29 November 2017

Why Gets You Root

Patrick Wardle

> tracking down the cause of a serious authentication flaw

Aloha it’s Patrick, Chief Security Researcher at Synack. In my free time, I also run a small OS X security website objective-see.com, where I share my personal OS X security tools and blog about OS X security and coding topics. Below is one such post originally published on my site…Read and enjoy!

Background

In case you haven’t heard the news, there is a massive security flaw in macOS, which allows anybody to log into the root account with a blank password. The flaw was discovered by Lemi Orhan Ergin (@lemiorhan):

I was intrigued by this bug, so decided to track down its root cause! That is to say, what is the underlying reason for the bug?

Digging Deeper
First, let’s look at what’s happening at a high level. When a user (or attacker) attempts to log into an account that is not currently enabled (i.e. root), the system will create that account with whatever password the user specifies…even if that password is blank. This is why to perform this attack via the UI, you have to click on ‘Unlock’ twice:

Diving in, let’s see what’s going on behind the scenes.

When a user (or an attacker) tries to authenticate to such an account this is handled by the opendirectory daemon (opendirectoryd). Due to time constraints, we’re going to jump forward a bit to show an informative callstack:

Upon receiving a mach XPC message, opendirectoryd invokes the odm_RecordVerifyPassword method, which in turn calls od_verify_crypt_password. The odm_RecordVerifyPassword method is implemented in the PlistFile binary. This is a bundle that is loaded from /System/Library/OpenDirectory/Modules/PlistFile.bundle into opendirectoryd.

Starting with the odm_RecordVerifyPassword function, it invokes an unnamed method, ‘sub_826b’. This subroutine first invokes another helper function, ‘sub_826b’, to “read shadowhash data from” from the account that the user (or attacker) is trying to log in to. For enabled accounts (such as the user account) this read will succeed as this data exists. Note: this data can be viewed from the terminal via the dscl . -read /Users/<user> command or directly by reading it from /private/var/db/dslocal/nodes/Default/users/<user>.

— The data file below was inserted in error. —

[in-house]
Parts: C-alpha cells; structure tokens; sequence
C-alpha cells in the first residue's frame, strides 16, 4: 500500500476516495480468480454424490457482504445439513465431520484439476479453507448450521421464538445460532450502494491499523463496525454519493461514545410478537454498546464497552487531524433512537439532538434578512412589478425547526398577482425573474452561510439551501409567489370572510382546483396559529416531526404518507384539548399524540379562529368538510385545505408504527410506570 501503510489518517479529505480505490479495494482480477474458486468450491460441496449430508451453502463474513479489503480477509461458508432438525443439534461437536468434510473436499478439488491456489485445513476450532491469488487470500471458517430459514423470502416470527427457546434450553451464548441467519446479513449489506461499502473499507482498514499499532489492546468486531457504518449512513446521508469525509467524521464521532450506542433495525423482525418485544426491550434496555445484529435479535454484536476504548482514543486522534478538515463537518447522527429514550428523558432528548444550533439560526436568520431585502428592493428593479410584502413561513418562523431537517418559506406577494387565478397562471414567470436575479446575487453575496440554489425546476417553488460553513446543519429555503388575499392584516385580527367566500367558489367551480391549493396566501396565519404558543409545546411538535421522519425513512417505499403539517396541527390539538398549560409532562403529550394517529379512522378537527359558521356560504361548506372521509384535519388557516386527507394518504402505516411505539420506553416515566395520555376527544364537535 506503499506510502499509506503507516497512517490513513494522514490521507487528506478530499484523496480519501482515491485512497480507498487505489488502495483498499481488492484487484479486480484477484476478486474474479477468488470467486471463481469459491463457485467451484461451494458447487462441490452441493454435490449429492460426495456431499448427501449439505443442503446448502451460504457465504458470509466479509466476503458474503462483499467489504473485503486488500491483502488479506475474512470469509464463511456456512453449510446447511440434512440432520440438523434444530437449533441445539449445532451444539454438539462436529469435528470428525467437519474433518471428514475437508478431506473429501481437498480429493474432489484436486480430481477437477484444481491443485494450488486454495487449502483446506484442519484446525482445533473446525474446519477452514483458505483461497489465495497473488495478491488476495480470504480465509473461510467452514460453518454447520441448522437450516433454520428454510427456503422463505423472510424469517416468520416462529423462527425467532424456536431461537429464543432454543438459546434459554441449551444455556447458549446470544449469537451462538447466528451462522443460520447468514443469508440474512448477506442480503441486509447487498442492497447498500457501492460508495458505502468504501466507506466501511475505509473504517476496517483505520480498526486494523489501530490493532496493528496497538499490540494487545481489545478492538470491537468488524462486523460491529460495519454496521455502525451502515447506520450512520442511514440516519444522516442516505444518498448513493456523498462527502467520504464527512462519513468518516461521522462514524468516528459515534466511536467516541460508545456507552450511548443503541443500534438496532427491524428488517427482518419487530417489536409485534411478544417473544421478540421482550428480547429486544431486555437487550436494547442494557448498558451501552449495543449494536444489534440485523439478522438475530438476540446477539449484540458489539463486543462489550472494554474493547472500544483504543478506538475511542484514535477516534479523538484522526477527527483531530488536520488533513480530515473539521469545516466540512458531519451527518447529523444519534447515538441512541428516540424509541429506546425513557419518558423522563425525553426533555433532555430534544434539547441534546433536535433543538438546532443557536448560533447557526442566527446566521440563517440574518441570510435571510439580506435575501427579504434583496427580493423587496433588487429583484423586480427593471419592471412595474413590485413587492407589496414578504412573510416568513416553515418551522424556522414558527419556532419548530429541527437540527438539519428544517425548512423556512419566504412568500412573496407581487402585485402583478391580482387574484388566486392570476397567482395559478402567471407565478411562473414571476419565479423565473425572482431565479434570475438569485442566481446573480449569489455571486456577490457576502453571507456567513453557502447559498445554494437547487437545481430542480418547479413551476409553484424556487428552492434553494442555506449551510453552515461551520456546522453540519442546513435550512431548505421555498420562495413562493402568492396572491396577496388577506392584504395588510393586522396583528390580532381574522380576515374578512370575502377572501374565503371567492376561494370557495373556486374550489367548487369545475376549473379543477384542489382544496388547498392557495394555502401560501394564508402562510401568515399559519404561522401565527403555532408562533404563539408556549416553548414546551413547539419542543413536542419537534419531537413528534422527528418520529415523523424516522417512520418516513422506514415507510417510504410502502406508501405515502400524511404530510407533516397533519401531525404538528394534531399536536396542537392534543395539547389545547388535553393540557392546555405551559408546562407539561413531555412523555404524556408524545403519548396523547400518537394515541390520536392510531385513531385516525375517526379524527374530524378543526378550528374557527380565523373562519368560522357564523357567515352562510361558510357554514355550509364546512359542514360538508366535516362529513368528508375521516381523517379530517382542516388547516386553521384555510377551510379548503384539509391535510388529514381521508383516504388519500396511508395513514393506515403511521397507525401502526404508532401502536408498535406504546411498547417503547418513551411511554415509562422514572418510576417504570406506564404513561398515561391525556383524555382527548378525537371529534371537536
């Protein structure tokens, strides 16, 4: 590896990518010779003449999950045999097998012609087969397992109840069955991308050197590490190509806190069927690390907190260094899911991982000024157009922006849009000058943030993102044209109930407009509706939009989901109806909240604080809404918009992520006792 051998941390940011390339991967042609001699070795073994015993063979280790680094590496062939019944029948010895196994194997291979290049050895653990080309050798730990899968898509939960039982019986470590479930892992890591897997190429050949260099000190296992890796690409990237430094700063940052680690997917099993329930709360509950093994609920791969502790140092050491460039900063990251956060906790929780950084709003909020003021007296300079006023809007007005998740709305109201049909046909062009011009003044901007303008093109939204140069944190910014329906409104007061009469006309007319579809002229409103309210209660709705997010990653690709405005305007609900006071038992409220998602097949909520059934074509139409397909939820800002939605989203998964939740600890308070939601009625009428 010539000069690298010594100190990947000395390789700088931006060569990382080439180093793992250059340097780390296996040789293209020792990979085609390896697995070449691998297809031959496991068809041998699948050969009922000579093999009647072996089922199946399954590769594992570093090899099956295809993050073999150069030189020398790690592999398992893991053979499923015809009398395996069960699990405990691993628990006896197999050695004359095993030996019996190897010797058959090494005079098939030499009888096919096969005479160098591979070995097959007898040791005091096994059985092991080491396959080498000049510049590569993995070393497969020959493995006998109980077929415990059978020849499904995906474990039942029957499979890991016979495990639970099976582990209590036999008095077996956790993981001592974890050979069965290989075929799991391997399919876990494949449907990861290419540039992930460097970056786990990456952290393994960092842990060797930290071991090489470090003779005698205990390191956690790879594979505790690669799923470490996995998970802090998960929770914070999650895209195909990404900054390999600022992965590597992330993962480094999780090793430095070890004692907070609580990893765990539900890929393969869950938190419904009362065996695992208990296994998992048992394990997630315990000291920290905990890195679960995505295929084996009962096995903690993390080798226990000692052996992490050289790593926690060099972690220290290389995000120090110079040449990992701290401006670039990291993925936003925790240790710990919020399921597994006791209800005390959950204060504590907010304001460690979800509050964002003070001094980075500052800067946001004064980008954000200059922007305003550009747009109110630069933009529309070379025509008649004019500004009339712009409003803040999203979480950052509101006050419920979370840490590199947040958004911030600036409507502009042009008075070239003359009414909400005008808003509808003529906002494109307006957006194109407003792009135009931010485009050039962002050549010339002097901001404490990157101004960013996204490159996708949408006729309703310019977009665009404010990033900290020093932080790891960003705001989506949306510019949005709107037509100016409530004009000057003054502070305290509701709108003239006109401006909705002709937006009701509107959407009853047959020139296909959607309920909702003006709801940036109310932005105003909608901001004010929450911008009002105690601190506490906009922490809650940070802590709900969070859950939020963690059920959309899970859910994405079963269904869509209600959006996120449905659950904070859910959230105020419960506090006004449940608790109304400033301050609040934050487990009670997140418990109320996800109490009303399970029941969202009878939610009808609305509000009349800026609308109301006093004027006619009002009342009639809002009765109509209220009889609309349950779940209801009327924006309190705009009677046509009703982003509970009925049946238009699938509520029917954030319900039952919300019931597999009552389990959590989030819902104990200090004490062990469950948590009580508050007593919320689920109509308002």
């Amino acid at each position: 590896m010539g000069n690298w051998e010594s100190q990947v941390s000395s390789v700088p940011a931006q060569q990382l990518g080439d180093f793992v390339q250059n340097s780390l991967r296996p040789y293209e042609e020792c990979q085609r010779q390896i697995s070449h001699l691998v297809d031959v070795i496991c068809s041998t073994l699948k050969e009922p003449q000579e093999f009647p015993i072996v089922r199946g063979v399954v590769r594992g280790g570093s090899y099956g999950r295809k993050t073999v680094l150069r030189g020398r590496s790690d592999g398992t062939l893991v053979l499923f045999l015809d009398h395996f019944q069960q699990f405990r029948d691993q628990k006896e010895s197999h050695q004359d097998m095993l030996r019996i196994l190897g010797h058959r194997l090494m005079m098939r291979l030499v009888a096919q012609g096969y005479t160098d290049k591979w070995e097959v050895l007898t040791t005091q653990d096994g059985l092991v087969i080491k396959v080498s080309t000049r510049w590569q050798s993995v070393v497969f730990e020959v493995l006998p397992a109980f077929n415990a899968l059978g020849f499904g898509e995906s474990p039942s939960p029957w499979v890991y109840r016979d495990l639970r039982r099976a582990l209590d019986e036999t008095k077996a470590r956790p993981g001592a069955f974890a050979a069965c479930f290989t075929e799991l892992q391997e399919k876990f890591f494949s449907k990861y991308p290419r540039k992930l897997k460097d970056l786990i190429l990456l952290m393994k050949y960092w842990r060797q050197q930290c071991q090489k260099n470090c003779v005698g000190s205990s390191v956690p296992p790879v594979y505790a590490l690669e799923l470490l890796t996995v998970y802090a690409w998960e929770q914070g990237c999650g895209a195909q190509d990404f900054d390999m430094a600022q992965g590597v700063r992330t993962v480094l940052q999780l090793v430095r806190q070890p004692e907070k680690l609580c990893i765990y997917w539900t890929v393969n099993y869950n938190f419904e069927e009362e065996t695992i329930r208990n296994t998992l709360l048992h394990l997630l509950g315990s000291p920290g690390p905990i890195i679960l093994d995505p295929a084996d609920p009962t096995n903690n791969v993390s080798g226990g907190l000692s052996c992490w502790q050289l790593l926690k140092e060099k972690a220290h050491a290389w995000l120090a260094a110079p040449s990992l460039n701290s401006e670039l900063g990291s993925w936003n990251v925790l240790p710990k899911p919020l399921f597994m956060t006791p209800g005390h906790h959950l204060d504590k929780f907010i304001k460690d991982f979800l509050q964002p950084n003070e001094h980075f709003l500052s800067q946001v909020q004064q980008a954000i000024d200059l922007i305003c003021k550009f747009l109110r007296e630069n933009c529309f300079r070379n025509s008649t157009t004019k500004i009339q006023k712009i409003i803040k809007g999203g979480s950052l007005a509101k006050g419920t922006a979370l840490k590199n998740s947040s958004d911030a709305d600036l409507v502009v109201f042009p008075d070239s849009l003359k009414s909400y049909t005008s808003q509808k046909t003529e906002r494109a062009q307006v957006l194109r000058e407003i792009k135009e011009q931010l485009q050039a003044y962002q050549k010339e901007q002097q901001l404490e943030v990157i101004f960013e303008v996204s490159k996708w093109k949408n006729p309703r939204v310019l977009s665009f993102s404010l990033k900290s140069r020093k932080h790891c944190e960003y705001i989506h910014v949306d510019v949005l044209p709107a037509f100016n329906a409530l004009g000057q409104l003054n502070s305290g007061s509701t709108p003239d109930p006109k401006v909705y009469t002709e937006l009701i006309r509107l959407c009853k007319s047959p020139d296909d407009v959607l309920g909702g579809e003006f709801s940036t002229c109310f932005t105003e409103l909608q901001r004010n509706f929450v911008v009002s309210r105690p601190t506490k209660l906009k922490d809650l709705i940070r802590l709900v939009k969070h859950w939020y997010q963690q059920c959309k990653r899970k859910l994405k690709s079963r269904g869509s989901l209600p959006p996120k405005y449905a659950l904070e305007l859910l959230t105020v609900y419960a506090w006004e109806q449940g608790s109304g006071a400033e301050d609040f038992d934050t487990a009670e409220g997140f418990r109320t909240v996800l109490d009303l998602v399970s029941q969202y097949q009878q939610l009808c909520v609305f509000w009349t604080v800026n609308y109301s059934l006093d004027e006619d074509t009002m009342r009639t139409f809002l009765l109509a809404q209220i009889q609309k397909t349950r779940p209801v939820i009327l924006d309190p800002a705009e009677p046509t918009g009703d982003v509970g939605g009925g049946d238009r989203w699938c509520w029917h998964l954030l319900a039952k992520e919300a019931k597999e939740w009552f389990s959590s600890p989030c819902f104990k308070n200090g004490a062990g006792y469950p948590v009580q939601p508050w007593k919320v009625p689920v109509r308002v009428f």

For disabled accounts, (such as root account that is being targeted), this information is not present, so this function will fail! This is important 🙂

When hash/shadow hash information is not found, an ‘else’ clause is executed:

After reading in the password, it invokes the od_verify_crypt_password function to verify that the password passed in by the user (or attacker) matches that password for the account. So for example if we try to log into the (disabled) root account with ‘hunter2’, od_verify_crypt_password is invoke with ‘*’ and ‘hunter2’:

If we step over the call, it returns 0x1 in al….interesting!

Since a non-zero value was returned, execution continues with a call to various methods such as sub_13d00. As the debug log statments in the decompilation show, these will perform an upgrade from a crypt password to a shadowhash or securetoken:

“found crypt password in user-record – upgrading to shadowhash or securetoken”

However, if we look at what these ‘upgrade’ subroutines are called with, it’s with the password we provided (i.e. ‘hunter2’)!

This password is then saved for the account (i.e. for root), and thus the user (or attacker) can log in! #fail

Conclusion
Let’s recap:

  • For accounts that are disabled (i.e. don’t have ‘shadowhash’ data), macOS will attempt to perform an upgrade
  • During this upgrade, od_verify_crypt_password returns a non-zero value
  • The user (or attacked) specified password is then ‘upgraded’ and saved for the account

Obviously od_verify_crypt_password should fail (maybe it does and the check on the return code for 0x0 is just inverted?). I’ll continue to dig into this 🙂